Spanish researchers led by Dr. Emilio Alba have been studying the effects of pegylated liposomal doxorubicin in a group of 155 women who had already been treated with chemotherapy.
At the 33rd Congress of the European Society for Medical Oncology (ESMO) in Stockholm, they present long-term follow-up data showing that 81% of patients prescribed the drug were alive after one year, compared to 66% of those who did not receive the treatment.
The aim of the therapy was to delay progression of disease while inflicting as few side-effects as possible, said Dr. Alba.
“Despite major advances in adjuvant therapy, the number of patients with metastatic breast cancer who are expected to relapse is substantial,” he said. “In this setting the treatment is not curative, but it is important to explore all the available alternatives.”
“In the case of chemotherapy, toxicity is the main drawback. Almost all studies carried out up to now associate maintenance therapy with a longer time-to-progression, and sometimes more overall survival. However, dealing with toxicity forces us to balance benefits and risks.”
“The main finding of this trial was the low toxicity profile of pegylated liposomal doxorubicin at a dose of 40mg/m2. This dose presented no gastrointestinal toxicity, no grade IV alopecia, and grade IV adverse effects such as mucositis or hand-and-foot syndrome (HFS) were lower than 5%. The treatment also presented no cardiotoxicity. The subjective tolerance was very good.”
Women treated with the drug saw a mean increase in time-to-progression of 3.4 months, the researchers found, which is similar to that of new targeted drugs such as trastuzumab or lapanitib. “While a month would probably fall short, a recent survey indicated 51% of oncologists would consider a time-to-progression increase of 3 months as successful,” Dr. Alba said.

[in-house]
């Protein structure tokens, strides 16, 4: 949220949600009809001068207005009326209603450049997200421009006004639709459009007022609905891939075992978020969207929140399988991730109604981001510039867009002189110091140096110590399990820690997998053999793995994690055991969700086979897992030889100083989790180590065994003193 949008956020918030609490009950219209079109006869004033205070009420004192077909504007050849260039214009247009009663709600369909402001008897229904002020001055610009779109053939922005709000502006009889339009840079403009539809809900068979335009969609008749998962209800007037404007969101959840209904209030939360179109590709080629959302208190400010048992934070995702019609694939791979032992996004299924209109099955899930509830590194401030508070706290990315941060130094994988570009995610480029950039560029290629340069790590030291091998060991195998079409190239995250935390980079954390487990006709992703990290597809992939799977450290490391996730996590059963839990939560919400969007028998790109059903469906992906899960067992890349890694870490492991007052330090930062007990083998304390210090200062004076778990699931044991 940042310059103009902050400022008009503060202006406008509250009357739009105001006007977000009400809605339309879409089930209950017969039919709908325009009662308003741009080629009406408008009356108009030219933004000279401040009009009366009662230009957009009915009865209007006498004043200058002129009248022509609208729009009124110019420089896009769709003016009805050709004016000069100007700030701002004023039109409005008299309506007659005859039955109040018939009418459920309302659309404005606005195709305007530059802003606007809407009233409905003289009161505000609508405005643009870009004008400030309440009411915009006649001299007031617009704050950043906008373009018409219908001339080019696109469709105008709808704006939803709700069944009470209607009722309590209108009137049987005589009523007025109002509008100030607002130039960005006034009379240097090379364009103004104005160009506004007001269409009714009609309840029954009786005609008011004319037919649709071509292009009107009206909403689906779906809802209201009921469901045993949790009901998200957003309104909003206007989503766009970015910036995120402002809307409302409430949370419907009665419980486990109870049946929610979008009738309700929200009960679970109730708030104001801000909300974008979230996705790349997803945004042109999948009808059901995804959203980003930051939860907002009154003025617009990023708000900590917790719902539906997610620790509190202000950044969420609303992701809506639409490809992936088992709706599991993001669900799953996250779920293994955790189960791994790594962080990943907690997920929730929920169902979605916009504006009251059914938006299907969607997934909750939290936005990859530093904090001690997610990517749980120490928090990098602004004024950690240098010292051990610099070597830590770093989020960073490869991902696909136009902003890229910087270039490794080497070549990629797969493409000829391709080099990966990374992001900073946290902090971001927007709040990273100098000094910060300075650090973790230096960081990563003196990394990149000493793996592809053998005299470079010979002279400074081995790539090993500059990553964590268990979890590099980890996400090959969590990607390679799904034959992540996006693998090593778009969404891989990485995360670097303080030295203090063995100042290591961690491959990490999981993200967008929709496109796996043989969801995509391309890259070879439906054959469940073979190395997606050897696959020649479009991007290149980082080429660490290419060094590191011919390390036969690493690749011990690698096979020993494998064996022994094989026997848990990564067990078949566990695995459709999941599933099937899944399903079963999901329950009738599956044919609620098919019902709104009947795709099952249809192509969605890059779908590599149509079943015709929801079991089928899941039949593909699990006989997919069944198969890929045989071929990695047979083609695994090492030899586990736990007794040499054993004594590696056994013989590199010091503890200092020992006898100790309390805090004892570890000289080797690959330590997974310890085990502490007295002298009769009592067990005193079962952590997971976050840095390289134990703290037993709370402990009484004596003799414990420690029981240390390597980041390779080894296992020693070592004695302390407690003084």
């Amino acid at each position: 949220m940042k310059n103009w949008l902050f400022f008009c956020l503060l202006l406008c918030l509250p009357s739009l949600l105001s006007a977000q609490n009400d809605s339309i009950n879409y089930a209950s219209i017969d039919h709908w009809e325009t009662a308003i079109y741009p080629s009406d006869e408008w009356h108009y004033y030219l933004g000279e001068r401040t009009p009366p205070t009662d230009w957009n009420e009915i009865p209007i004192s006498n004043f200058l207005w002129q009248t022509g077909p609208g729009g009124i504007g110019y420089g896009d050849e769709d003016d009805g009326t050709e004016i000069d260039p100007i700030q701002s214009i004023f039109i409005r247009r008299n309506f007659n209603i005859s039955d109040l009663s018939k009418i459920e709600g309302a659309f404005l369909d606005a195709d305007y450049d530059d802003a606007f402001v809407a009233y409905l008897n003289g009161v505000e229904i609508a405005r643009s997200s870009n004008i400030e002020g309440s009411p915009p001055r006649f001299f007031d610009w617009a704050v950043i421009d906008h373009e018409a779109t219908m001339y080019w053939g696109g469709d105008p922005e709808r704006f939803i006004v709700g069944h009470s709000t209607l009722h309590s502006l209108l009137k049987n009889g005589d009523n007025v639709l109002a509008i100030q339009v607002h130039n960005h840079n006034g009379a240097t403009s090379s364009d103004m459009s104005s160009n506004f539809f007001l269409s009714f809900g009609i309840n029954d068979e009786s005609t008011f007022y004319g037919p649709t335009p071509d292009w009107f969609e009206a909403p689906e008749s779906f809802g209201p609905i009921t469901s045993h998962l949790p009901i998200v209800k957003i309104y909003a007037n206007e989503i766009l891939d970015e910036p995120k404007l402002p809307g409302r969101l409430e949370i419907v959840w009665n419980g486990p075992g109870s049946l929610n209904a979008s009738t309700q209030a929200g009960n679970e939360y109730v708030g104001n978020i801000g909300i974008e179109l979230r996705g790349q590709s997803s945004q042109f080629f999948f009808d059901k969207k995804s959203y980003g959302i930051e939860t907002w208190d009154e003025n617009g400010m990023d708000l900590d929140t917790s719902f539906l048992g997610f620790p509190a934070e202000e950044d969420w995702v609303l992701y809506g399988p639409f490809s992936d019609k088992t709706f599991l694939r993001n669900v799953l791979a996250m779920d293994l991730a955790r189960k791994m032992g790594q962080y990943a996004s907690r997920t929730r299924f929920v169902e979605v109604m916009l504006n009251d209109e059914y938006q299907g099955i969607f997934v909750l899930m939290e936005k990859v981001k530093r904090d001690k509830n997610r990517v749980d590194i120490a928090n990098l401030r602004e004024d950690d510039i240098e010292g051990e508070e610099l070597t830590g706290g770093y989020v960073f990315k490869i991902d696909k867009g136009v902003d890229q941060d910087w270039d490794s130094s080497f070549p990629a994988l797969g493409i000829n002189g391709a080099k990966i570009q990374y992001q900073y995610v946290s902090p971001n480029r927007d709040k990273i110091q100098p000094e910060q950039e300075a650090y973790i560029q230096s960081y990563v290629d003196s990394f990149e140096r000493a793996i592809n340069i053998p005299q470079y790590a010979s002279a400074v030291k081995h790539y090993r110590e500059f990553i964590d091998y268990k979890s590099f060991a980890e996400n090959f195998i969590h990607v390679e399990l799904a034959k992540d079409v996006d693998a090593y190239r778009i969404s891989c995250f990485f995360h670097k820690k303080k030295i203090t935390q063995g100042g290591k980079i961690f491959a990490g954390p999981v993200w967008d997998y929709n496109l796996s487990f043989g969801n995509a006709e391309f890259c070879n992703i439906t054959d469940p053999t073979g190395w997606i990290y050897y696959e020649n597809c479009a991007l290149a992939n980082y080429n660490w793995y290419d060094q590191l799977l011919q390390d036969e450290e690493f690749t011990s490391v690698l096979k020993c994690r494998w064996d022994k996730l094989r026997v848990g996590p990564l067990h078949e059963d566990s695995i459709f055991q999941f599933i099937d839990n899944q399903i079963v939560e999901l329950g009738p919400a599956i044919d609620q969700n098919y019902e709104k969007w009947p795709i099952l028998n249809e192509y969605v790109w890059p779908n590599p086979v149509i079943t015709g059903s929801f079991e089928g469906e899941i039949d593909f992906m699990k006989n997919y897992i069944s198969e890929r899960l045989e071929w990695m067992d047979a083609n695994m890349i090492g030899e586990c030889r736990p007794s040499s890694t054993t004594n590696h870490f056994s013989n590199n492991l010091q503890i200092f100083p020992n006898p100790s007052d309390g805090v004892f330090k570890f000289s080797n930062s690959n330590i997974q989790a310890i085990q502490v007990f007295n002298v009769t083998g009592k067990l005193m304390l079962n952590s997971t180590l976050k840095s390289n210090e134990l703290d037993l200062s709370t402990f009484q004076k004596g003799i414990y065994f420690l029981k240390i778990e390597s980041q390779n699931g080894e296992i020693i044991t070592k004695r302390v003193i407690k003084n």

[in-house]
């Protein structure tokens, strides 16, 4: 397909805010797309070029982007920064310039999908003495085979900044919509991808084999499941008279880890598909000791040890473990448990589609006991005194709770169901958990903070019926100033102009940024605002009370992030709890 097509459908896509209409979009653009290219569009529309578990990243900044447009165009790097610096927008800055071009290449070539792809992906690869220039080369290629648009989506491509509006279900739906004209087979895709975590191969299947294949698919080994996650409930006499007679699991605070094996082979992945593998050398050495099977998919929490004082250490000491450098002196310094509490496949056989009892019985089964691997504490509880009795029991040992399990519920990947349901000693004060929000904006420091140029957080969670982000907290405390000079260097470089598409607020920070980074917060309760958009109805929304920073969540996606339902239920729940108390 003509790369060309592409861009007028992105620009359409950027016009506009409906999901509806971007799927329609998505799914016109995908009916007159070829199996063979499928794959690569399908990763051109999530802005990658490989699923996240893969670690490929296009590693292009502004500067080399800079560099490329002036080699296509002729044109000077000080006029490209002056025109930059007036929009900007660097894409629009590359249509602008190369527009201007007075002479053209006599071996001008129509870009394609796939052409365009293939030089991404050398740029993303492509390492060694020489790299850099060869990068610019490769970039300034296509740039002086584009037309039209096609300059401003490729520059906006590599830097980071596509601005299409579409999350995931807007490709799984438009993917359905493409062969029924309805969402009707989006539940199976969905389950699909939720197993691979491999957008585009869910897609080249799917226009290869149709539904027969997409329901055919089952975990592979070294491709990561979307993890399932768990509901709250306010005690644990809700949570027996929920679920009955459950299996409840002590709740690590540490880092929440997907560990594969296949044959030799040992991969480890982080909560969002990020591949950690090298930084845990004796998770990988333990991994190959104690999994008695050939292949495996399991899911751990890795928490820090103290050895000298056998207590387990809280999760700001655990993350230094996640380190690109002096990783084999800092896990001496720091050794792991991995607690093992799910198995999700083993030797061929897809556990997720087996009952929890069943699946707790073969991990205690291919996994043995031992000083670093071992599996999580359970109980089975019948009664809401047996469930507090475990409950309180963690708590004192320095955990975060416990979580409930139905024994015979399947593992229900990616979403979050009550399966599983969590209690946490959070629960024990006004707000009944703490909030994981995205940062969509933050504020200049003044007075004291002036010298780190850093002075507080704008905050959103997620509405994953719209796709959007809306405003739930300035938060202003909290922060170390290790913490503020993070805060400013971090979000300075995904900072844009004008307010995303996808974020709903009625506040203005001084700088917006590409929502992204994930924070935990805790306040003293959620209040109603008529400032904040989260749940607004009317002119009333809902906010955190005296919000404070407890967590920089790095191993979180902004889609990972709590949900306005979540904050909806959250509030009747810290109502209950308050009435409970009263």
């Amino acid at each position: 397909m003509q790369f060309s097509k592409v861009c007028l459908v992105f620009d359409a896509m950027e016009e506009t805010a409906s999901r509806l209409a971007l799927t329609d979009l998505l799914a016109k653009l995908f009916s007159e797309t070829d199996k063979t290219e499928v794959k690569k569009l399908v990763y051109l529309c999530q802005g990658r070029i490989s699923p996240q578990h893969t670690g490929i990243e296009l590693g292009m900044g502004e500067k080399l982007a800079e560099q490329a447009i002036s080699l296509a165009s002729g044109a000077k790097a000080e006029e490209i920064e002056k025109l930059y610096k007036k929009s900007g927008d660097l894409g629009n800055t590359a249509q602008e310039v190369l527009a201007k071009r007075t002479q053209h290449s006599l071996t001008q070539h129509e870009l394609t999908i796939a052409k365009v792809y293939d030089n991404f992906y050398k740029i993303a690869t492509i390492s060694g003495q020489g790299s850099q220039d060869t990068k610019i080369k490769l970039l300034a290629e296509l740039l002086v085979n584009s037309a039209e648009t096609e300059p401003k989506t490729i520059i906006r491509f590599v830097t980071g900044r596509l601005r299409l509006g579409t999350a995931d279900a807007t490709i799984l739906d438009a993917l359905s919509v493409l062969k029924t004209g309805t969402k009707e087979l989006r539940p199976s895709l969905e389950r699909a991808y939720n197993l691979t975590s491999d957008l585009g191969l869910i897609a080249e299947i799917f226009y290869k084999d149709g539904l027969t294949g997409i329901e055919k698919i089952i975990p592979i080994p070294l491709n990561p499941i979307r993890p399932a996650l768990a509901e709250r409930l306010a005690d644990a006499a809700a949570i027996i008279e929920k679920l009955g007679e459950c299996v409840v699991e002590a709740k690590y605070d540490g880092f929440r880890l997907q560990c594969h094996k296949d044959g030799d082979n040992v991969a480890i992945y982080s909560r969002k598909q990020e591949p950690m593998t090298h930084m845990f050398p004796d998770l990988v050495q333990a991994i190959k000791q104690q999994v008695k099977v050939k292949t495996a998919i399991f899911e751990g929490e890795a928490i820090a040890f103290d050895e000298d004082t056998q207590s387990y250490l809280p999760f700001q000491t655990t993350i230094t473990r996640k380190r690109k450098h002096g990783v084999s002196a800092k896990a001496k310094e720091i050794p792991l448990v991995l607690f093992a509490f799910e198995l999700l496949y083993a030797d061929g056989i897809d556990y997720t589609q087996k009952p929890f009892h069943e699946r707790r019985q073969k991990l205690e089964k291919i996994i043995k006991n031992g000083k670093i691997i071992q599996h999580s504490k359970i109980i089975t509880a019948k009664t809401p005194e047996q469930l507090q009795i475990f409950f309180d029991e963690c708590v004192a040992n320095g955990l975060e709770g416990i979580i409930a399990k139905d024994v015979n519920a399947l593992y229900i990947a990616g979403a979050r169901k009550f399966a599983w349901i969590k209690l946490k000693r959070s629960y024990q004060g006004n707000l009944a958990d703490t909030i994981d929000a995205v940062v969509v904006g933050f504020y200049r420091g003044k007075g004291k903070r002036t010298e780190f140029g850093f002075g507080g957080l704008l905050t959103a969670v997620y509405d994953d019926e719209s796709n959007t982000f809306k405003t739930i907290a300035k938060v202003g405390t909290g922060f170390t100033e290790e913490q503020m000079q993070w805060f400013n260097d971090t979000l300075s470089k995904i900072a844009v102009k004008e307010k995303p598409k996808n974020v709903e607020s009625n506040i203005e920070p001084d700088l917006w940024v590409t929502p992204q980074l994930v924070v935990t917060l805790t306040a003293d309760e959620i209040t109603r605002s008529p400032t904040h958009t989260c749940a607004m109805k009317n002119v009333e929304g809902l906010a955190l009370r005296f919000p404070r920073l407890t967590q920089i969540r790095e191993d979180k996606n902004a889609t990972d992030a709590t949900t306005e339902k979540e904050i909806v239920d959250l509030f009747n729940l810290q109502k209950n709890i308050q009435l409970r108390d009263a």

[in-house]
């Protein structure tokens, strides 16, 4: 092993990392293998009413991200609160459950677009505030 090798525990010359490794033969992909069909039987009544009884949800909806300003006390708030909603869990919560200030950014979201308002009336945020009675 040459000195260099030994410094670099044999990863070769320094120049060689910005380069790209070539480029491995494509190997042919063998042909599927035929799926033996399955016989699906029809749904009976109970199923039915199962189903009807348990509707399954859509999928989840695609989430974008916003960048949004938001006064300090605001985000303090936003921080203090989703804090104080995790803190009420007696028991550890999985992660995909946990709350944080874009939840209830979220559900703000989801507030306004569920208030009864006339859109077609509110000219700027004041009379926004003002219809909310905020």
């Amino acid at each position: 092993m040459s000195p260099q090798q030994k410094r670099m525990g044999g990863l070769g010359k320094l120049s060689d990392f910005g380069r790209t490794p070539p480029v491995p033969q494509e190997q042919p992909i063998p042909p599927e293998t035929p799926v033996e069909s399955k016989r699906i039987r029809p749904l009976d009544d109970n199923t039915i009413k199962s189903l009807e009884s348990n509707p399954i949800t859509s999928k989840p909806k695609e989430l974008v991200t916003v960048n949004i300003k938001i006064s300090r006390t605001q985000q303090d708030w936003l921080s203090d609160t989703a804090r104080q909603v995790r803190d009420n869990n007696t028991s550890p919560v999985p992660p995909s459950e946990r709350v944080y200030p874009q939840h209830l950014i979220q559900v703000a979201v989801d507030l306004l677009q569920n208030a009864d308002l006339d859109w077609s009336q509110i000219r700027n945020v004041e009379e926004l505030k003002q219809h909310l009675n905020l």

“Maintenance therapy is a good option for almost everybody, if we can design effective treatments associated with a good toxicity profile. I think this goal is achieved in the case of pegylated liposomal doxorubicin,” he said.
Vanessa Pavinato | alfa
NIH scientists describe potential antibody treatment for multidrug-resistant K. pneumoniae
14.03.2018 | NIH/National Institute of Allergy and Infectious Diseases
Researchers identify key step in viral replication
13.03.2018 | University of Pittsburgh Schools of the Health Sciences
In just a few weeks from now, the Chinese space station Tiangong-1 will re-enter the Earth's atmosphere where it will to a large extent burn up. It is possible that some debris will reach the Earth's surface. Tiangong-1 is orbiting the Earth uncontrolled at a speed of approx. 29,000 km/h.Currently the prognosis relating to the time of impact currently lies within a window of several days. The scientists at Fraunhofer FHR have already been monitoring Tiangong-1 for a number of weeks with their TIRA system, one of the most powerful space observation radars in the world, with a view to supporting the German Space Situational Awareness Center and the ESA with their re-entry forecasts.
Following the loss of radio contact with Tiangong-1 in 2016 and due to the low orbital height, it is now inevitable that the Chinese space station will...
Fraunhofer Institute for Organic Electronics, Electron Beam and Plasma Technology FEP, provider of research and development services for OLED lighting solutions, announces the founding of the “OLED Licht Forum” and presents latest OLED design and lighting solutions during light+building, from March 18th – 23rd, 2018 in Frankfurt a.M./Germany, at booth no. F91 in Hall 4.0.
They are united in their passion for OLED (organic light emitting diodes) lighting with all of its unique facets and application possibilities. Thus experts in...
A new scenario seeking to explain how Mars' putative oceans came and went over the last 4 billion years implies that the oceans formed several hundred million...
For the first time, an interdisciplinary team from the University of Basel has succeeded in integrating artificial organelles into the cells of live zebrafish embryos. This innovative approach using artificial organelles as cellular implants offers new potential in treating a range of diseases, as the authors report in an article published in Nature Communications.
In the cells of higher organisms, organelles such as the nucleus or mitochondria perform a range of complex functions necessary for life. In the networks of...
Animal photoreceptors capture light with photopigments. Researchers from the University of Göttingen have now discovered that these photopigments fulfill an...
19.03.2018 | Event News
16.03.2018 | Event News
13.03.2018 | Event News
21.03.2018 | Physics and Astronomy
21.03.2018 | Materials Sciences
21.03.2018 | Life Sciences